Get local news delivered straight to your phone

Much to the surprise of some of its artists, DeSoto Records is going semi-inactive as of this month—note the “semi.”

“I have no intention of closing up shop,” says DeSoto co-founder Kim Coletta, denying persistent rumors among the local music community that her operation has folded. “It’s just not true. I do have to curtail the amount of activity, but I’m still going to keep the label running.”

Coletta plans to ease up on the label to pursue a graduate degree in library science, even though DeSoto is currently enjoying moderate success. Besides releasing recent singles by Faraquet, Roads to Space Travel, and Les Savy Fav, the label has seen its Burning Airlines album, Mission: Control!, sell more than 10,000 copies; Coletta also sold out her initial pressing of 2,500 copies of Juno’s this is the way it goes and goes and goes.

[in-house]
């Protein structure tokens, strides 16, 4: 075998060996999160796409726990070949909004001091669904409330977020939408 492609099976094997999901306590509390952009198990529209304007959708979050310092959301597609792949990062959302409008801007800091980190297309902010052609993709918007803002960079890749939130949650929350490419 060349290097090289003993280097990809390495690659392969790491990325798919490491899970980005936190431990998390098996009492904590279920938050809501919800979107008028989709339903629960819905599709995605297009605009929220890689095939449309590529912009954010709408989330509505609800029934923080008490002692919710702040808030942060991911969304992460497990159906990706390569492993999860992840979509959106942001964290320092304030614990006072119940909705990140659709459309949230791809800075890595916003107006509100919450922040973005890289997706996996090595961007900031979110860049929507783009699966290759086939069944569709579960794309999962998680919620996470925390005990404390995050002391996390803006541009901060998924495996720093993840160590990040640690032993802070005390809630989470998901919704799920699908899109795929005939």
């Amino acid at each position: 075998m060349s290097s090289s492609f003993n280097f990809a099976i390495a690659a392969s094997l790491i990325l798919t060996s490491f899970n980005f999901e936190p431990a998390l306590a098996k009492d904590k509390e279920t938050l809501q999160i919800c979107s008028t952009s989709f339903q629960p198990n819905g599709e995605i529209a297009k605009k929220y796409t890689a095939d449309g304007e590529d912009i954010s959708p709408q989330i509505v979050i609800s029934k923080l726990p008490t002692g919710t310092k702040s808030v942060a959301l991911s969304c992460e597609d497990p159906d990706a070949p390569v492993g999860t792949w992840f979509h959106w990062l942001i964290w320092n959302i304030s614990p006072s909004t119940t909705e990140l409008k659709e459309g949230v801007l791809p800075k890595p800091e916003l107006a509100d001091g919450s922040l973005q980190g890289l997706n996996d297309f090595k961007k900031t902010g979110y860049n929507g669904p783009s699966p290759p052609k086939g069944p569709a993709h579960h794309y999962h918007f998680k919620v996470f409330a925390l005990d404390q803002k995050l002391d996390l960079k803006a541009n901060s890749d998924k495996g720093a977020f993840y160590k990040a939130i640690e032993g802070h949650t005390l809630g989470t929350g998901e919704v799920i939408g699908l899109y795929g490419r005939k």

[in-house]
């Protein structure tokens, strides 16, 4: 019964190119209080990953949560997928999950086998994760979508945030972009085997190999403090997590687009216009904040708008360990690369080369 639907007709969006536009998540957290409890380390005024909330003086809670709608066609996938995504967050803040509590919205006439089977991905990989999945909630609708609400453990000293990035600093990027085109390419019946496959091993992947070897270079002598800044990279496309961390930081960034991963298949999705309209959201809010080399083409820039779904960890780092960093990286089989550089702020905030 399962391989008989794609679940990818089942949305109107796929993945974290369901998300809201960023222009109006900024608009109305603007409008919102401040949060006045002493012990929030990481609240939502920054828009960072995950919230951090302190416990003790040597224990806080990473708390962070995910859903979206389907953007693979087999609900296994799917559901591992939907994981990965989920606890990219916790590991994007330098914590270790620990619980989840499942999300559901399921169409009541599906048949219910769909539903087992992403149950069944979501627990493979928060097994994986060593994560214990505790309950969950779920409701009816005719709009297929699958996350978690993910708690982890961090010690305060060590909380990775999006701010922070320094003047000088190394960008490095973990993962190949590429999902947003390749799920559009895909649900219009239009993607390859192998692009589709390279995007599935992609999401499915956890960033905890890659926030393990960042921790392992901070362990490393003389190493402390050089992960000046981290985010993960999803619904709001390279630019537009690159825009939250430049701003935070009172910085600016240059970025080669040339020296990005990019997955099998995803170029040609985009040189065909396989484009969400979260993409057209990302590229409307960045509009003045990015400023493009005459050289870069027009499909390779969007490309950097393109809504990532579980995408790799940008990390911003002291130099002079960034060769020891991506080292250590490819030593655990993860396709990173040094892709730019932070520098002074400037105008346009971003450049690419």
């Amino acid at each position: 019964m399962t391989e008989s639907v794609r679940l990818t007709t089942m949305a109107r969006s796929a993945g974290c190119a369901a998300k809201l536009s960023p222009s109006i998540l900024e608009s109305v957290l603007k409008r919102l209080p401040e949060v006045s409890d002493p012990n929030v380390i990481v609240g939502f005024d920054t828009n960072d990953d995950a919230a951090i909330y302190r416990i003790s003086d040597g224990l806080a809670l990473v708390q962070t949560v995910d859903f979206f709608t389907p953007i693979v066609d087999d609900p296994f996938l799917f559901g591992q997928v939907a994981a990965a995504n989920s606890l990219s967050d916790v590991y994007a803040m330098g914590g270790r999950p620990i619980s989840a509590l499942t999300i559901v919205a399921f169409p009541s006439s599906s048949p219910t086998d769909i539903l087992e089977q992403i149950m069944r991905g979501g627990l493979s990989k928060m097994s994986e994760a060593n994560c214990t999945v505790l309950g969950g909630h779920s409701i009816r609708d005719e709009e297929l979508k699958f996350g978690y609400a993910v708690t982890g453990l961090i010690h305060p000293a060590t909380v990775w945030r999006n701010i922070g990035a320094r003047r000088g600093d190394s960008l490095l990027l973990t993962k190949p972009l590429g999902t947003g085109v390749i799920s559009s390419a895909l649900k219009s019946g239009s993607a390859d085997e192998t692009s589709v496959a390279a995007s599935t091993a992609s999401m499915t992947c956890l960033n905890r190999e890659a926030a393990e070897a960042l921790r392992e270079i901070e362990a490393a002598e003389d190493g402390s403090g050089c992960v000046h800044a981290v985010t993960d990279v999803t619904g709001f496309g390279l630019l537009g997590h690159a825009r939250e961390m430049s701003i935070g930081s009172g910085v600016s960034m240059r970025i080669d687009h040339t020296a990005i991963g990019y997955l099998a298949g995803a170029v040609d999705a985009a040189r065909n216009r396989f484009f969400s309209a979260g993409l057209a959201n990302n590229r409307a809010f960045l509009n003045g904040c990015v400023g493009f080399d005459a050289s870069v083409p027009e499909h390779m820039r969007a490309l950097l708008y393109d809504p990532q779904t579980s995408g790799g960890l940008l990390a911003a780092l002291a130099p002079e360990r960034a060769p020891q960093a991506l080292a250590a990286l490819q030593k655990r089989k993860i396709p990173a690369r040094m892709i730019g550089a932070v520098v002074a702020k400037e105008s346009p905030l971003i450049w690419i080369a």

Support City Paper!

$
$
$

Your contribution is appreciated.

Coletta’s DeSoto partner, Bill Barbot, also has a new gig: He cut back his work with the label and bowed out of Burning Airlines’ spring tour to co-found the Web start-up ThreeSpot with former Capitol City Dusters bassist Bill Colgrove. The new firm has already accepted a job to overhaul the Dischord Records Web site and mail-order department for do-it-yourself e-commerce.

“There’s never a good time for these big life decisions, but a label like DeSoto just doesn’t have an on-and-off switch,” says Coletta, who says she’s still committed to promoting the recent releases. “I think the rumors started because I’m no longer planning on doing full-length releases for Faraquet or Les Savy Fav and won’t be taking on anything new for a while.”

Meanwhile, Coletta has been helping former DeSoto recording artists the Dismemberment Plan negotiate for the rights to its Emergency & I LP since the band became all but persona non grata at Interscope records after that label’s acquisition by Universal Music Group. (But, she notes, “I never assume anything with a major label until the deal is done.”) DeSoto, though, won’t be the place for that album either, Coletta says: “It wouldn’t be fair to them.”—Colin Bane